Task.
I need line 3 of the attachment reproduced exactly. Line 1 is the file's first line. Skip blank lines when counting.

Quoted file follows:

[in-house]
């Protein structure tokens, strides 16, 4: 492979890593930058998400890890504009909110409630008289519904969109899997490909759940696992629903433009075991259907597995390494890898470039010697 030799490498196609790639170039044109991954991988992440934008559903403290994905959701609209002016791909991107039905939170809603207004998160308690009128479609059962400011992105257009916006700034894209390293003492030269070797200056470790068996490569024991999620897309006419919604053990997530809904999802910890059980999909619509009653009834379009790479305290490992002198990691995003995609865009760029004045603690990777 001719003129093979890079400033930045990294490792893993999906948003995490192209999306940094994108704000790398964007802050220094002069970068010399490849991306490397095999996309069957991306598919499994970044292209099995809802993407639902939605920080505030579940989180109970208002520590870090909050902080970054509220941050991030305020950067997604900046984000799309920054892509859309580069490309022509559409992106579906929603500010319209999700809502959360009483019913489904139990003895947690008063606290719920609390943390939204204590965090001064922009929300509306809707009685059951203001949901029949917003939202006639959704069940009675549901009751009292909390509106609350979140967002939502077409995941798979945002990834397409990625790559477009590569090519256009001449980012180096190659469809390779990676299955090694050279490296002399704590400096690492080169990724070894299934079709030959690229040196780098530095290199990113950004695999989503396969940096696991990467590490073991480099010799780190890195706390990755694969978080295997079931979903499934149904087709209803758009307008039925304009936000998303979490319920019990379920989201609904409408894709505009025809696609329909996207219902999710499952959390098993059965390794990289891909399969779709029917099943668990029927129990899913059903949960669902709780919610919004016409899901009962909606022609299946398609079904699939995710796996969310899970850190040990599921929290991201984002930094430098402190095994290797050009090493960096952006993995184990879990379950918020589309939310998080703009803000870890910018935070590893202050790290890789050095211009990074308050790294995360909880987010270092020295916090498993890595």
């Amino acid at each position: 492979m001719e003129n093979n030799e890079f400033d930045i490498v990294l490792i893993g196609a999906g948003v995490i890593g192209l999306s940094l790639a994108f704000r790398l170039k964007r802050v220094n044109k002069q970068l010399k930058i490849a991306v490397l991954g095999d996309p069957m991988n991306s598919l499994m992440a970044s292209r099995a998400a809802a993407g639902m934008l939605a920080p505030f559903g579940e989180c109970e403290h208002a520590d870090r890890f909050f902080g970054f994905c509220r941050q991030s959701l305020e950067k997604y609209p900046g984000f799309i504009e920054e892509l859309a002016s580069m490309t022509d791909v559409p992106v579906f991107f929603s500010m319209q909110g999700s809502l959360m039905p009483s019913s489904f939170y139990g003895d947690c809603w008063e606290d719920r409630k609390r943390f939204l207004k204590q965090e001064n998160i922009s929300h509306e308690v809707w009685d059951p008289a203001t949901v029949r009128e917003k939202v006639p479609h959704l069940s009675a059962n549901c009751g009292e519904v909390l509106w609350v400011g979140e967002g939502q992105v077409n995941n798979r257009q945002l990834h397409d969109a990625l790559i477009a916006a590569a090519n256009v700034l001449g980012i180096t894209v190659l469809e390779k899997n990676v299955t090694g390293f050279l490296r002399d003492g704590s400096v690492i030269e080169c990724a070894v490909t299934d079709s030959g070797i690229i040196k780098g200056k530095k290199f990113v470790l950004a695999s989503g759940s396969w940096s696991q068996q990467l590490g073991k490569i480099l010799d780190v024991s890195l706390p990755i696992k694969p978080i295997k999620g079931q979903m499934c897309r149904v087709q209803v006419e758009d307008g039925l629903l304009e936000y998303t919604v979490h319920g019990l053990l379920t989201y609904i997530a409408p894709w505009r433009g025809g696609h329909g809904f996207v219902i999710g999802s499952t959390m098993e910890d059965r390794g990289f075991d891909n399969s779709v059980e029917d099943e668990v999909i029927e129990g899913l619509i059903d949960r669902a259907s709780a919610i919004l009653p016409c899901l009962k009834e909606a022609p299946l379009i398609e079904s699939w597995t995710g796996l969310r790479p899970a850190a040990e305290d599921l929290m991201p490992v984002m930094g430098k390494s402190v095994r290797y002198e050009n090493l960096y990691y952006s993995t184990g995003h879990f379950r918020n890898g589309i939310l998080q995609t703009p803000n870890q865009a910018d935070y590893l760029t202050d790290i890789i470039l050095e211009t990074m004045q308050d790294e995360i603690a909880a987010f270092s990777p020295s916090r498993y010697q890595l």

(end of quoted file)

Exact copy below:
């Amino acid at each position: 492979m001719e003129n093979n030799e890079f400033d930045i490498v990294l490792i893993g196609a999906g948003v995490i890593g192209l999306s940094l790639a994108f704000r790398l170039k964007r802050v220094n044109k002069q970068l010399k930058i490849a991306v490397l991954g095999d996309p069957m991988n991306s598919l499994m992440a970044s292209r099995a998400a809802a993407g639902m934008l939605a920080p505030f559903g579940e989180c109970e403290h208002a520590d870090r890890f909050f902080g970054f994905c509220r941050q991030s959701l305020e950067k997604y609209p900046g984000f799309i504009e920054e892509l859309a002016s580069m490309t022509d791909v559409p992106v579906f991107f929603s500010m319209q909110g999700s809502l959360m039905p009483s019913s489904f939170y139990g003895d947690c809603w008063e606290d719920r409630k609390r943390f939204l207004k204590q965090e001064n998160i922009s929300h509306e308690v809707w009685d059951p008289a203001t949901v029949r009128e917003k939202v006639p479609h959704l069940s009675a059962n549901c009751g009292e519904v909390l509106w609350v400011g979140e967002g939502q992105v077409n995941n798979r257009q945002l990834h397409d969109a990625l790559i477009a916006a590569a090519n256009v700034l001449g980012i180096t894209v190659l469809e390779k899997n990676v299955t090694g390293f050279l490296r002399d003492g704590s400096v690492i030269e080169c990724a070894v490909t299934d079709s030959g070797i690229i040196k780098g200056k530095k290199f990113v470790l950004a695999s989503g759940s396969w940096s696991q068996q990467l590490g073991k490569i480099l010799d780190v024991s890195l706390p990755i696992k694969p978080i295997k999620g079931q979903m499934c897309r149904v087709q209803v006419e758009d307008g039925l629903l304009e936000y998303t919604v979490h319920g019990l053990l379920t989201y609904i997530a409408p894709w505009r433009g025809g696609h329909g809904f996207v219902i999710g999802s499952t959390m098993e910890d059965r390794g990289f075991d891909n399969s779709v059980e029917d099943e668990v999909i029927e129990g899913l619509i059903d949960r669902a259907s709780a919610i919004l009653p016409c899901l009962k009834e909606a022609p299946l379009i398609e079904s699939w597995t995710g796996l969310r790479p899970a850190a040990e305290d599921l929290m991201p490992v984002m930094g430098k390494s402190v095994r290797y002198e050009n090493l960096y990691y952006s993995t184990g995003h879990f379950r918020n890898g589309i939310l998080q995609t703009p803000n870890q865009a910018d935070y590893l760029t202050d790290i890789i470039l050095e211009t990074m004045q308050d790294e995360i603690a909880a987010f270092s990777p020295s916090r498993y010697q890595l």